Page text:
A week ago last Friday, I went hiking with my son, Sumner. We took off after work to a popular hiking/mountain biking area, Tiger Mountain, not far from our home. And no, there are – to my knowledge – no tigers there.
The day was gorgeous, the trail near empty, and the lushness of the vegetation extraordinary. We commented on the “zones” we went through from dark, almost ominous forest to bright meadows to areas where mossy trees bent over the trail forming a cathedral of dappled light.
I periodically stopped to photograph some small detail that stood out: the gentle curve of a newly emerging fern, the smooth stone of a stream bed, the expanse of wildflowers just beginning their journey to full expression of brilliant summer color.
We spoke of God and the mysteries of such places, of the joy of being there at that particular time of day, of the transition from school to summer, of friendships passing as students graduate, of memories of past summers and the hope for future ones.
We appreciated this day, this hour, our time here together and the fact that it is so close to home. We missed little in our examination of the beauty that surrounded us except for one thing.
I had just spent that morning talking about wonder during my presentation on The Power of Place. Sumner and I discussed it on the drive to the trailhead. We even hinted at the subject as we hiked through a grove of trees with mysterious white stripes painted on their sides. And yet, amidst all the factors that should have triggered a response of awe and wonder, none came.
Surprise? Curiosity? Thankfulness? Attention to details I’d otherwise walk right past? Yes. But not wonder.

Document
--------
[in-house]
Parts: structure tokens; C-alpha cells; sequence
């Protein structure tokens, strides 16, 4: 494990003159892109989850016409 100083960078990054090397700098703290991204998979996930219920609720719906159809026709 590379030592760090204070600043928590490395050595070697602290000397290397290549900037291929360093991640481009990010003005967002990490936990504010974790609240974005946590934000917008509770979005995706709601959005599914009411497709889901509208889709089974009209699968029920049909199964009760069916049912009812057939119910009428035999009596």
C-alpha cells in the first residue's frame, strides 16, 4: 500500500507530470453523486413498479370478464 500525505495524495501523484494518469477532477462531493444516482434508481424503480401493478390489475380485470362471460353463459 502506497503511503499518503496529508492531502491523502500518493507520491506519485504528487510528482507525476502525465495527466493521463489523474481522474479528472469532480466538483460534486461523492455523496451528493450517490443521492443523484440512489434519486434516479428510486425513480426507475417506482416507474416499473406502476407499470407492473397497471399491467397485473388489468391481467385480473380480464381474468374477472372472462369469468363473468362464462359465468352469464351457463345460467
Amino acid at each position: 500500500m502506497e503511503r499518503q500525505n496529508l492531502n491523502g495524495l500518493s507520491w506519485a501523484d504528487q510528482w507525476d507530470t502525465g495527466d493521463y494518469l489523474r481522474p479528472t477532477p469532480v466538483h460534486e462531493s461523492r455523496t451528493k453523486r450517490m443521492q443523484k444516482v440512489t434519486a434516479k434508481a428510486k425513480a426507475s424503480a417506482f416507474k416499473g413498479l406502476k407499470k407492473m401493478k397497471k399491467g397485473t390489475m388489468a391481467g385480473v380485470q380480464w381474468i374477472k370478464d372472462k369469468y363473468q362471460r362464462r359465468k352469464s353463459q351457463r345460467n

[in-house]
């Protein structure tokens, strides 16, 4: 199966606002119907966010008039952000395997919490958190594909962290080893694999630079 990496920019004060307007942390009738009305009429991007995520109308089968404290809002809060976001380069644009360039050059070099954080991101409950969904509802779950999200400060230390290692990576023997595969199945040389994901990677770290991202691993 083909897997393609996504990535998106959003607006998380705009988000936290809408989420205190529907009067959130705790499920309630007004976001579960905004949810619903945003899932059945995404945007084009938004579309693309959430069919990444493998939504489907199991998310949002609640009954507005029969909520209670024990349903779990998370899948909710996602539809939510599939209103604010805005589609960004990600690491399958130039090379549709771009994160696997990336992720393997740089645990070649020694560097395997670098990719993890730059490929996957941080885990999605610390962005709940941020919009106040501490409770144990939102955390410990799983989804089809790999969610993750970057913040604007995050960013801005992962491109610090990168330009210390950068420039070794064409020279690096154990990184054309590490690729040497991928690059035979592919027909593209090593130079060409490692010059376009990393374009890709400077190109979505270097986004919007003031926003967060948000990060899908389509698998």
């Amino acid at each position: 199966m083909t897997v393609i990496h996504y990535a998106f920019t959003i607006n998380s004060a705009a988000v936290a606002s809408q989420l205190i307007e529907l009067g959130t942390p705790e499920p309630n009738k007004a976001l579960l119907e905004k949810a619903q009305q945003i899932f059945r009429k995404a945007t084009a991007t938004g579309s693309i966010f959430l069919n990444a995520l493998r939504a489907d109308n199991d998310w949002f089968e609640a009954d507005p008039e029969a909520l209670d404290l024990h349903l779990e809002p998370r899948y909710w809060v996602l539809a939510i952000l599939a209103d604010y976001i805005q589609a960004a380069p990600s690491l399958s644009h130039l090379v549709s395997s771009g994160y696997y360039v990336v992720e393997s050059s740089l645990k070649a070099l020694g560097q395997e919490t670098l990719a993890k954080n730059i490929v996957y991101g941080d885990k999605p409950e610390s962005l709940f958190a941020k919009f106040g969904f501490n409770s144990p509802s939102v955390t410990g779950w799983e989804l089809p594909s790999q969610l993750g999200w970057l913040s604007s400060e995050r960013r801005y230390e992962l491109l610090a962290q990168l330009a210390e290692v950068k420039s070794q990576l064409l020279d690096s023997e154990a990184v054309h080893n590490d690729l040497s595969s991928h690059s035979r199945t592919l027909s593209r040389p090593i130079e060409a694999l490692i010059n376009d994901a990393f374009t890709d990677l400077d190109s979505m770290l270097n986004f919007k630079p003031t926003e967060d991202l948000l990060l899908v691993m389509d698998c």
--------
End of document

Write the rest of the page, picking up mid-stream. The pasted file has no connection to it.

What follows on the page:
Wonder does not come easy to most of us over the age of ten. We spend our lives explaining things, solving the unknowns and attempting to bring order to the chaos in our lives. We have adult answers even to those things we don’t truly understand. We don’t make room in our lives for wonder because as adults we don’t feel we need it in our day-to-day struggles to just get by.
Sometimes, however, wonder sneaks up on us. It can even overwhelm us to where we have no choice but to pay attention. More often, however, we must pursue it with intentionality if we are to find it.
Wonder is neither easy to find nor easy to grasp. It wouldn’t be wonder if it was. Wonder is our response to something so new and marvelous that it shakes us and draws our full attention as we realize we’re in the presence of something we’ve likely never seen before, at least in that time, place or in that way.
Somehow in all the beauty of this day, I’d missed the deeper wonder. The funny thing about wonder is that we rarely miss that we’ve missed it. It was a great time of living in the moment and enjoying a good conversation, the simple warmth of the sun, the green coolness of a leafy canopy, the minty smell of fresh cut logs or the gentle cacophony of numerous small waterfalls.
Only later did I realize that seeing the day through the eyes of wonder might have made a good day even better. At first the thought made me sad, a tinge of regret invading a happy memory. Then I realized something else, a wonder of a different sort.
In God’s economy, nothing is wasted. I may have missed the opportunity to see the wonder behind the beauty at the time. Yet as is common to most good trips, reflection after the event affords me a second chance.
I may not have perceived wonder in the moment but I can now realize this:
It was there all along.